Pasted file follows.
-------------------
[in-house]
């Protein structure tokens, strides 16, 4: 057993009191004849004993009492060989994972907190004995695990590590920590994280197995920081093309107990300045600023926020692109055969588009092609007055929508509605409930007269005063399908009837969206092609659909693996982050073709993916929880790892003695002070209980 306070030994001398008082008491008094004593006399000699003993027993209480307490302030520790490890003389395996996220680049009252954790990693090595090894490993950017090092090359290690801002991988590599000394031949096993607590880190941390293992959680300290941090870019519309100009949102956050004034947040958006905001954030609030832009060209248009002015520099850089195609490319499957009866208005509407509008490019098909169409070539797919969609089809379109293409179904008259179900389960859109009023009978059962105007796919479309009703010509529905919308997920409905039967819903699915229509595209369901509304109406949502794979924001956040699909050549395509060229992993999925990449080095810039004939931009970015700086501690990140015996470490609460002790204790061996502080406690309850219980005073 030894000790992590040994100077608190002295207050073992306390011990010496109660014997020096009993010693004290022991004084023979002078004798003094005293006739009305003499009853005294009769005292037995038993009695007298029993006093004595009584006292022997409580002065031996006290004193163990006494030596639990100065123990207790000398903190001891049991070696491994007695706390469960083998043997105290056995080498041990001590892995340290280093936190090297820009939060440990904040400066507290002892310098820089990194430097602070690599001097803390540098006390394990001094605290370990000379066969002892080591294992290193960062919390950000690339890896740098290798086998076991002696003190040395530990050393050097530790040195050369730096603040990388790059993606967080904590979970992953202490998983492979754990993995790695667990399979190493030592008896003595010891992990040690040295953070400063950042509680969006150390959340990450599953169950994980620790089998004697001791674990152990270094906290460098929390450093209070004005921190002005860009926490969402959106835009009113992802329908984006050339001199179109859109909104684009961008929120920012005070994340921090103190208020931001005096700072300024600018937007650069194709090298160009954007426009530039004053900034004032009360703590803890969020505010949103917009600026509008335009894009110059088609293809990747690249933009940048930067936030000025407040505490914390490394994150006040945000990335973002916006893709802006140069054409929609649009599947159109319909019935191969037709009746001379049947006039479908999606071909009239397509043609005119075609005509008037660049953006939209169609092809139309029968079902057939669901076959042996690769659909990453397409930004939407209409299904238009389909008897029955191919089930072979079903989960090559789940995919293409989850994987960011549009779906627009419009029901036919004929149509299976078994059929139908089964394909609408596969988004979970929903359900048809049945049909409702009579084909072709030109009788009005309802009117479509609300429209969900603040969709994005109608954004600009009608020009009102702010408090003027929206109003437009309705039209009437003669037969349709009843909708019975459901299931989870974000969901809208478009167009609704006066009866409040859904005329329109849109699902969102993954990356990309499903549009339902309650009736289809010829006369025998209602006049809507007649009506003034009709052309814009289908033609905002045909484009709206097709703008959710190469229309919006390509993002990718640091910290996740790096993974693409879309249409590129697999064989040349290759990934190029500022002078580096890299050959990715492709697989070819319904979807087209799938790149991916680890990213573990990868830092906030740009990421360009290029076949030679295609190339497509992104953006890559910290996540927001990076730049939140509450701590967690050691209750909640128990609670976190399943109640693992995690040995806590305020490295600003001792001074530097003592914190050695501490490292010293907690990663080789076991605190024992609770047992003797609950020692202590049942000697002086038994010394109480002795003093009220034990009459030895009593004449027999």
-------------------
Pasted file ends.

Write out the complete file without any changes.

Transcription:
[in-house]
């Protein structure tokens, strides 16, 4: 057993009191004849004993009492060989994972907190004995695990590590920590994280197995920081093309107990300045600023926020692109055969588009092609007055929508509605409930007269005063399908009837969206092609659909693996982050073709993916929880790892003695002070209980 306070030994001398008082008491008094004593006399000699003993027993209480307490302030520790490890003389395996996220680049009252954790990693090595090894490993950017090092090359290690801002991988590599000394031949096993607590880190941390293992959680300290941090870019519309100009949102956050004034947040958006905001954030609030832009060209248009002015520099850089195609490319499957009866208005509407509008490019098909169409070539797919969609089809379109293409179904008259179900389960859109009023009978059962105007796919479309009703010509529905919308997920409905039967819903699915229509595209369901509304109406949502794979924001956040699909050549395509060229992993999925990449080095810039004939931009970015700086501690990140015996470490609460002790204790061996502080406690309850219980005073 030894000790992590040994100077608190002295207050073992306390011990010496109660014997020096009993010693004290022991004084023979002078004798003094005293006739009305003499009853005294009769005292037995038993009695007298029993006093004595009584006292022997409580002065031996006290004193163990006494030596639990100065123990207790000398903190001891049991070696491994007695706390469960083998043997105290056995080498041990001590892995340290280093936190090297820009939060440990904040400066507290002892310098820089990194430097602070690599001097803390540098006390394990001094605290370990000379066969002892080591294992290193960062919390950000690339890896740098290798086998076991002696003190040395530990050393050097530790040195050369730096603040990388790059993606967080904590979970992953202490998983492979754990993995790695667990399979190493030592008896003595010891992990040690040295953070400063950042509680969006150390959340990450599953169950994980620790089998004697001791674990152990270094906290460098929390450093209070004005921190002005860009926490969402959106835009009113992802329908984006050339001199179109859109909104684009961008929120920012005070994340921090103190208020931001005096700072300024600018937007650069194709090298160009954007426009530039004053900034004032009360703590803890969020505010949103917009600026509008335009894009110059088609293809990747690249933009940048930067936030000025407040505490914390490394994150006040945000990335973002916006893709802006140069054409929609649009599947159109319909019935191969037709009746001379049947006039479908999606071909009239397509043609005119075609005509008037660049953006939209169609092809139309029968079902057939669901076959042996690769659909990453397409930004939407209409299904238009389909008897029955191919089930072979079903989960090559789940995919293409989850994987960011549009779906627009419009029901036919004929149509299976078994059929139908089964394909609408596969988004979970929903359900048809049945049909409702009579084909072709030109009788009005309802009117479509609300429209969900603040969709994005109608954004600009009608020009009102702010408090003027929206109003437009309705039209009437003669037969349709009843909708019975459901299931989870974000969901809208478009167009609704006066009866409040859904005329329109849109699902969102993954990356990309499903549009339902309650009736289809010829006369025998209602006049809507007649009506003034009709052309814009289908033609905002045909484009709206097709703008959710190469229309919006390509993002990718640091910290996740790096993974693409879309249409590129697999064989040349290759990934190029500022002078580096890299050959990715492709697989070819319904979807087209799938790149991916680890990213573990990868830092906030740009990421360009290029076949030679295609190339497509992104953006890559910290996540927001990076730049939140509450701590967690050691209750909640128990609670976190399943109640693992995690040995806590305020490295600003001792001074530097003592914190050695501490490292010293907690990663080789076991605190024992609770047992003797609950020692202590049942000697002086038994010394109480002795003093009220034990009459030895009593004449027999």